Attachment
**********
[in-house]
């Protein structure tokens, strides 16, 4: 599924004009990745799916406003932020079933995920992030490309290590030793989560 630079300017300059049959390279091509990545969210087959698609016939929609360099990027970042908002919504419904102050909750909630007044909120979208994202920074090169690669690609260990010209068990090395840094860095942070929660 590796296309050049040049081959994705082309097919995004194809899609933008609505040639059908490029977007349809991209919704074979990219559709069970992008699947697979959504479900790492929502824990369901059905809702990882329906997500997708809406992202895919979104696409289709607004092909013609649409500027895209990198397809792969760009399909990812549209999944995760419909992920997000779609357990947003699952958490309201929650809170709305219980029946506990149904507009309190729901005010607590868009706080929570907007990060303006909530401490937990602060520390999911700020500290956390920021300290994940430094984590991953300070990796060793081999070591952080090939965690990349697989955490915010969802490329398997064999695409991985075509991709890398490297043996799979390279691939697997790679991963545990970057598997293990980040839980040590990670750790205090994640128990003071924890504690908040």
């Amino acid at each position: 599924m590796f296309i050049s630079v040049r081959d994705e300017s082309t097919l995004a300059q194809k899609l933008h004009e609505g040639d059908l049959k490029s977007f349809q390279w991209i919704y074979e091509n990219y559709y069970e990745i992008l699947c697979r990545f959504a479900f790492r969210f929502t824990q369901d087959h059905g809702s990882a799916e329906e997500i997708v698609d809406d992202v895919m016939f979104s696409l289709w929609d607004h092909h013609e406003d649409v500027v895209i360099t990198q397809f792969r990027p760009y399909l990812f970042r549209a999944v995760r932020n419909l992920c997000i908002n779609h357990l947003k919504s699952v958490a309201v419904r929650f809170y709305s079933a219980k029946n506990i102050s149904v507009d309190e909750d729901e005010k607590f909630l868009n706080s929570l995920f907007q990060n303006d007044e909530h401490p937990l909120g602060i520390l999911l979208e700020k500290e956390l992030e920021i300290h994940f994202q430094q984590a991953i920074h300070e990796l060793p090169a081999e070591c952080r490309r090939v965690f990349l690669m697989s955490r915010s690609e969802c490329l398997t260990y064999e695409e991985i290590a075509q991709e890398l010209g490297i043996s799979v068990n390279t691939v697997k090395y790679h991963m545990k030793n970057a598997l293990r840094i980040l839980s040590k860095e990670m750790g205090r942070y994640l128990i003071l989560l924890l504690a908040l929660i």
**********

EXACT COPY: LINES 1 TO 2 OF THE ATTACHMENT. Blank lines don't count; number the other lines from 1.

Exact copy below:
[in-house]
């Protein structure tokens, strides 16, 4: 599924004009990745799916406003932020079933995920992030490309290590030793989560 630079300017300059049959390279091509990545969210087959698609016939929609360099990027970042908002919504419904102050909750909630007044909120979208994202920074090169690669690609260990010209068990090395840094860095942070929660 590796296309050049040049081959994705082309097919995004194809899609933008609505040639059908490029977007349809991209919704074979990219559709069970992008699947697979959504479900790492929502824990369901059905809702990882329906997500997708809406992202895919979104696409289709607004092909013609649409500027895209990198397809792969760009399909990812549209999944995760419909992920997000779609357990947003699952958490309201929650809170709305219980029946506990149904507009309190729901005010607590868009706080929570907007990060303006909530401490937990602060520390999911700020500290956390920021300290994940430094984590991953300070990796060793081999070591952080090939965690990349697989955490915010969802490329398997064999695409991985075509991709890398490297043996799979390279691939697997790679991963545990970057598997293990980040839980040590990670750790205090994640128990003071924890504690908040």